El País Article Highlights Need to AddressGender Stereotypesfor Better Health

A recent US study in The Lancet Public Health reveals significant health disparities between men and women, with men experiencing higher rates of premature death and women suffering from conditions that reduce quality of life. The study highlights the need for health policies tailored to the diverse needs of men and women, considering social and cultural factors that drive health disparities.

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Mahnoor Jehangir
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El País Article Highlights Need to AddressGender Stereotypesfor Better Health

El País Article Highlights Need to AddressGender Stereotypesfor Better Health

On May 4, 2024, El País published an article emphasizing the importance of breaking gender stereotypes and promoting healthy masculinities to improve health outcomes for both men and women. The article cites a recent U.S. study in The Lancet Public Health that reveals significant disparities in health between the sexes.

Why this matters: Addressing gender stereotypes and promoting healthy masculinities can have a profound impact on public health, as it can lead to a reduction in premature deaths and improve overall well-being for both men and women. By recognizing and addressing these disparities, policymakers and healthcare professionals can develop more effective strategies to promote health equity and improve health outcomes across different demographics.

The research found that men experience greater deteriorating health and have a higher burden of diseases leading to premature death, such as cancer and heart problems. In contrast, women suffer more from conditions that reduce their quality of life, including lower back pain, depression, and anxiety. The study analyzed the 20 pathologies that generate the greatest loss of health in individuals over age 10, using disability-adjusted life years (DALYs) as a measure.

Of the 20 pathologies examined, men had higher DALY rates in 13, while women had higher rates in 7, such as lower back pain, depression, and anxiety. Luisa Sorio Flor, a researcher at the University of Washington's Institute for Health Metrics and Evaluation, stressed that "women and men experience health and illness differently across their lifespan." She noted the study aligns with scientific literature on how sex and gender, including biological factors and gender roles, shape health outcomes.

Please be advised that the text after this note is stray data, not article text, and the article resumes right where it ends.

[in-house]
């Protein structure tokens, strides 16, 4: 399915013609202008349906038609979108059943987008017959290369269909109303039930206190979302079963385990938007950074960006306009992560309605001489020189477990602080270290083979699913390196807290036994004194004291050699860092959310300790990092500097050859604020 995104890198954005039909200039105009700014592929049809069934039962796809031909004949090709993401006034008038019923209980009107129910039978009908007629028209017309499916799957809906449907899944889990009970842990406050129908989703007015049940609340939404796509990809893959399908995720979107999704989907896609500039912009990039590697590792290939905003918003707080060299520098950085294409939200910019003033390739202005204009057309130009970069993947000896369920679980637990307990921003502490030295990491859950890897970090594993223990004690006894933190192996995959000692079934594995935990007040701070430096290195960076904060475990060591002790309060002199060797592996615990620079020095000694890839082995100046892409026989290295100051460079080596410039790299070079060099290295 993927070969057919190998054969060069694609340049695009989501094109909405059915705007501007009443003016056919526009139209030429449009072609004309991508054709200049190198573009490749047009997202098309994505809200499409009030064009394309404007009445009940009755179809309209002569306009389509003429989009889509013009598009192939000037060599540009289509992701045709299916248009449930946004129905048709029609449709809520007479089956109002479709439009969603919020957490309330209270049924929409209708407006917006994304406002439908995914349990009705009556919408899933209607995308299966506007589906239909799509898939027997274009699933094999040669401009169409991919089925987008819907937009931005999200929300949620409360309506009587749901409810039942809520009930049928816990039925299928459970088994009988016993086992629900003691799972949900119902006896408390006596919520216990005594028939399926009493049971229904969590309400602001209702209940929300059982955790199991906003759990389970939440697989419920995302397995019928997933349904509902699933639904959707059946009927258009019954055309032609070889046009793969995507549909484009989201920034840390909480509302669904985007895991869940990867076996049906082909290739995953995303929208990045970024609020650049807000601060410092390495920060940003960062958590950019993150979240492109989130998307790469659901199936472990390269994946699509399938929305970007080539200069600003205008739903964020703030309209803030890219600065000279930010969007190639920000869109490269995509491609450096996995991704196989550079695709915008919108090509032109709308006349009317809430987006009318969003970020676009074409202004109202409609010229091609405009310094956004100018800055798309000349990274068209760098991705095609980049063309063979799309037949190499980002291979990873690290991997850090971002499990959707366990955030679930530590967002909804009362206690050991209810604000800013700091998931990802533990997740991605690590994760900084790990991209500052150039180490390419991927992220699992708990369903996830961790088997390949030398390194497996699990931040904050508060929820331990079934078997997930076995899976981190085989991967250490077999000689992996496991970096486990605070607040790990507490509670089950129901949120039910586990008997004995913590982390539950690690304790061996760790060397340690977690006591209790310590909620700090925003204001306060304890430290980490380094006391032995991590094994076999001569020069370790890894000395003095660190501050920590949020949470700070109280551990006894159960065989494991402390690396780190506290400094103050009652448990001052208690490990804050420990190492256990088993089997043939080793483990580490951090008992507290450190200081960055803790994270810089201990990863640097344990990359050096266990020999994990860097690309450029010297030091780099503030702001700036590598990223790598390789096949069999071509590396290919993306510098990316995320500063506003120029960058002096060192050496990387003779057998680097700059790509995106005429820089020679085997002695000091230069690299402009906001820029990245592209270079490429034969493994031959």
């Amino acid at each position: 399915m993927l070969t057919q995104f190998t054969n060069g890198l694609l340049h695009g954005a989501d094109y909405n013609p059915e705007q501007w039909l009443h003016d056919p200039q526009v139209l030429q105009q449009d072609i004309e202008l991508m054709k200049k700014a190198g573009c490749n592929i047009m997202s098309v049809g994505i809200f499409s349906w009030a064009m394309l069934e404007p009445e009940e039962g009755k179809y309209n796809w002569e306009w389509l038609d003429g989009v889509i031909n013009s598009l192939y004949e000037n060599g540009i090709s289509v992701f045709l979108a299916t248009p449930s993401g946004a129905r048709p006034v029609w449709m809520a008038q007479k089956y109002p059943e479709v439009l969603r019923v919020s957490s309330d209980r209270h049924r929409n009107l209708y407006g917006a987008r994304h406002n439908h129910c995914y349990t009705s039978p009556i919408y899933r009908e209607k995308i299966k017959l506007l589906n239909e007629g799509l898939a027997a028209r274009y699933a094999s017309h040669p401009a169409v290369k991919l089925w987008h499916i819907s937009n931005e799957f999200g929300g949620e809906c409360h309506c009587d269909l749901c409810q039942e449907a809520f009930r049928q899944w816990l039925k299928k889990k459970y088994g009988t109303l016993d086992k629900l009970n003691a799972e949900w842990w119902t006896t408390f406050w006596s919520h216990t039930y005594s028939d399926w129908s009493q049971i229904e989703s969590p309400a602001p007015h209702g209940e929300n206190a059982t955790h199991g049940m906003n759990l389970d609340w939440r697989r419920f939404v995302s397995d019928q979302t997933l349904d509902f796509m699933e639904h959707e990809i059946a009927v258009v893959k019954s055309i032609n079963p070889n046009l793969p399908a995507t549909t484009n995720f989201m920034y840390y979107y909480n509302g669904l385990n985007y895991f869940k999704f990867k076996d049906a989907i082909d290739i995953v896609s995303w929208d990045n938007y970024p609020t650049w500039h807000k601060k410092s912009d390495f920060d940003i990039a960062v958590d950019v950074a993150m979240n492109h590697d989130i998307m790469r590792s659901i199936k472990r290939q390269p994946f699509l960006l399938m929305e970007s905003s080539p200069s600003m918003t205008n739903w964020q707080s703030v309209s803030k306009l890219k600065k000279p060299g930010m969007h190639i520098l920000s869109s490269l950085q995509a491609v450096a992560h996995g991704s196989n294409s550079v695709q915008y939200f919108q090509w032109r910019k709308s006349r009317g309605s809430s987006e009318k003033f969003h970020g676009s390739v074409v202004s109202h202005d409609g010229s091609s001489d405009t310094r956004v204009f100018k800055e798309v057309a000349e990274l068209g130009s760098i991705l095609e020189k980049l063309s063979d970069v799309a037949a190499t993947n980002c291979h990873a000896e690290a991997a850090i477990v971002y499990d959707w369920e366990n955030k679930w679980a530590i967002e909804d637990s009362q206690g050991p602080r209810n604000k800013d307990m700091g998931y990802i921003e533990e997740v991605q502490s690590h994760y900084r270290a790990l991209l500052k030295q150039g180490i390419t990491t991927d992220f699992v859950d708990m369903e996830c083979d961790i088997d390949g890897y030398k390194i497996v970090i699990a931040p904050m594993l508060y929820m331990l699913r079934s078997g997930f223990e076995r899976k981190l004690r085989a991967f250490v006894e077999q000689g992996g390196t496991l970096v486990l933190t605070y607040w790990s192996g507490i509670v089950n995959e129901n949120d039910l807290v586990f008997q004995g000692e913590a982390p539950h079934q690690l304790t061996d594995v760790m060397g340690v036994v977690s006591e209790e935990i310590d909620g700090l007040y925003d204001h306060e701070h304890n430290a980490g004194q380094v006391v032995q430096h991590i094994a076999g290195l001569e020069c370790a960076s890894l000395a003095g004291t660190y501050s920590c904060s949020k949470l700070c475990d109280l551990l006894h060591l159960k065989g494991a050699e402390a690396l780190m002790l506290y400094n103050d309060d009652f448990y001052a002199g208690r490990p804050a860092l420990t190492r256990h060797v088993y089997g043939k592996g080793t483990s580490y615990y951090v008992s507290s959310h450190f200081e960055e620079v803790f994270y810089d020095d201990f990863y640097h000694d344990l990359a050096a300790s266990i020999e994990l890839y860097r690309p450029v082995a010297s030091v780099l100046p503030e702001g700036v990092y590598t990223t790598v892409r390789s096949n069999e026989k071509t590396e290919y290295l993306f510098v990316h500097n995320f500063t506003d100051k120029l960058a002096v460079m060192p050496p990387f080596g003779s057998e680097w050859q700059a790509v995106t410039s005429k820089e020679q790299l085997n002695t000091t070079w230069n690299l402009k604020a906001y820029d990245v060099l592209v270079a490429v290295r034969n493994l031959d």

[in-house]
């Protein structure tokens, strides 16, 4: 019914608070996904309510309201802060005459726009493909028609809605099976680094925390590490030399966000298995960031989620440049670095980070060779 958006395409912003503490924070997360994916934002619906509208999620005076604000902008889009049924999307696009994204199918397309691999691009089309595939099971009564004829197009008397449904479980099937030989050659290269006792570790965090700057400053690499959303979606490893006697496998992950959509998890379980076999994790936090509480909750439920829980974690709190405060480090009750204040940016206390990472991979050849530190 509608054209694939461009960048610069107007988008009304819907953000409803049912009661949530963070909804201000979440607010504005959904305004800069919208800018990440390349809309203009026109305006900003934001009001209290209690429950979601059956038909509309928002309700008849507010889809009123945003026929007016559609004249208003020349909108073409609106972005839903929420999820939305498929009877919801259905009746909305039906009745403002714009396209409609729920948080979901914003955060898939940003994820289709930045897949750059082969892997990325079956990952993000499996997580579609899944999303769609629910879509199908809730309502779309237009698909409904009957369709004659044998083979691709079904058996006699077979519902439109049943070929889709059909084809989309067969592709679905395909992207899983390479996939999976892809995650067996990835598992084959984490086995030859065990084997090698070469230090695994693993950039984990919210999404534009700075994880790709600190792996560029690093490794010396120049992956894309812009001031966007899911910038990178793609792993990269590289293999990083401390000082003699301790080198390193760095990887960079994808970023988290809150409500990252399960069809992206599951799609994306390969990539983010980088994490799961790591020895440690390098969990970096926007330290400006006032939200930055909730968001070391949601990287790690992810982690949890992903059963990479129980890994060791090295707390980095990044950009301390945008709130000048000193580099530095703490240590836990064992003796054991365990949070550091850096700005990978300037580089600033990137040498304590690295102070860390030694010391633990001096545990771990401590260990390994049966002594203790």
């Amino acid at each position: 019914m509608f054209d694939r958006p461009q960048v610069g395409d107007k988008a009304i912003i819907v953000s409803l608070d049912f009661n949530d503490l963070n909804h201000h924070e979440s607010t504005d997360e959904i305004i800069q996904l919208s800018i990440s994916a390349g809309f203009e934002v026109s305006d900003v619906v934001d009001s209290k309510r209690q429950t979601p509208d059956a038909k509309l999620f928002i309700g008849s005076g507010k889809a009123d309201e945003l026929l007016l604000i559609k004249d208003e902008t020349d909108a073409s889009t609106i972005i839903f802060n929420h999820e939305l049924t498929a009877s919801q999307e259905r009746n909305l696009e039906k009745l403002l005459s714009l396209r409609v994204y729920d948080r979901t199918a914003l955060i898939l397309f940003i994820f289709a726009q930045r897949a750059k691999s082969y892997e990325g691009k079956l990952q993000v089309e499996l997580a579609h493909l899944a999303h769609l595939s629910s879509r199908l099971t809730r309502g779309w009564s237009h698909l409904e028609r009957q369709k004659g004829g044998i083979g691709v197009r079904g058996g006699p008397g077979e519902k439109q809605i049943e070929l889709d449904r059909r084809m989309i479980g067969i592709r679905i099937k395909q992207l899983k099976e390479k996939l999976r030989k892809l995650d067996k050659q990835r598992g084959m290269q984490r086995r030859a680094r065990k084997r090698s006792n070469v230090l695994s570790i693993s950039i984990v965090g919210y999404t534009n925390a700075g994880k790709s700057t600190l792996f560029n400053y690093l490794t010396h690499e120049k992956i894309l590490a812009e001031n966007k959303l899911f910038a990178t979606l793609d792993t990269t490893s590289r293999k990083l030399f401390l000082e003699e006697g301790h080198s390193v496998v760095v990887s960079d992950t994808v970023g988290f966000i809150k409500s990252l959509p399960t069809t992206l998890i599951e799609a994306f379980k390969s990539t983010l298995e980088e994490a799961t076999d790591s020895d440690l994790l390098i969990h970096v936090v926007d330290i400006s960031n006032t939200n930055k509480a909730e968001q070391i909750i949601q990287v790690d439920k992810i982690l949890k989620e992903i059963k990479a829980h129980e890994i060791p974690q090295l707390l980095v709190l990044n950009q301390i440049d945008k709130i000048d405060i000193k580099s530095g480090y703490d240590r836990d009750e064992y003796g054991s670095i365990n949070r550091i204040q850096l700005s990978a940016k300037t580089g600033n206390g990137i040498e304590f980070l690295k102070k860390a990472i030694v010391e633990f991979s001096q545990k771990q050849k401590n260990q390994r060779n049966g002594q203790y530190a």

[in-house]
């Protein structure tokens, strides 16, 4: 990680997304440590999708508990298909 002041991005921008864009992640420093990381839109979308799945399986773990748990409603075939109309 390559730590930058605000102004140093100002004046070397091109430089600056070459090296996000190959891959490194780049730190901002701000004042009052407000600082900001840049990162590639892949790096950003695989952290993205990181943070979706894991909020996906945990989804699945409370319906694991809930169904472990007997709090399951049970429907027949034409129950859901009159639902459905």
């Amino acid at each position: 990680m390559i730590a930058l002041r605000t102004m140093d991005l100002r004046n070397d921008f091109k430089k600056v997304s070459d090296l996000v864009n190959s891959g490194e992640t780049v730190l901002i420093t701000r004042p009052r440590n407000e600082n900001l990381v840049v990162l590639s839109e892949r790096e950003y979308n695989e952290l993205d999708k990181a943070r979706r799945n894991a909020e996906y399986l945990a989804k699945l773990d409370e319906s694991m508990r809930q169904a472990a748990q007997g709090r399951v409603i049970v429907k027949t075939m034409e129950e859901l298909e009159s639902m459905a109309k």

The findings underscore the need for health policies tailored to the diverse needs of men and women based on age and sex. Importantly, the researchers highlight the role social and cultural factors play in driving health disparities, particularlygender normsand behaviors tied to traditional concepts of masculinity that can negatively impact men's health.

"Our research findings reveal substantial differences in overall health between women and men, with little progress in reducing these health differences between 1990 and 2021," the study authors stated. The El País article sheds light on a critical public health issue, calling for greater attention to gender-based health disparities and the promotion of healthier masculinities to improve outcomes for all.

Key Takeaways

  • Breaking gender stereotypes and promoting healthy masculinities can improve health outcomes for both men and women.
  • Men experience greater deteriorating health and premature death, while women suffer more from conditions reducing quality of life.
  • Social and cultural factors, including gender norms, drive health disparities between men and women.
  • Health policies should be tailored to diverse needs of men and women based on age and sex.
  • Addressing gender-based health disparities can lead to a reduction in premature deaths and improved overall well-being.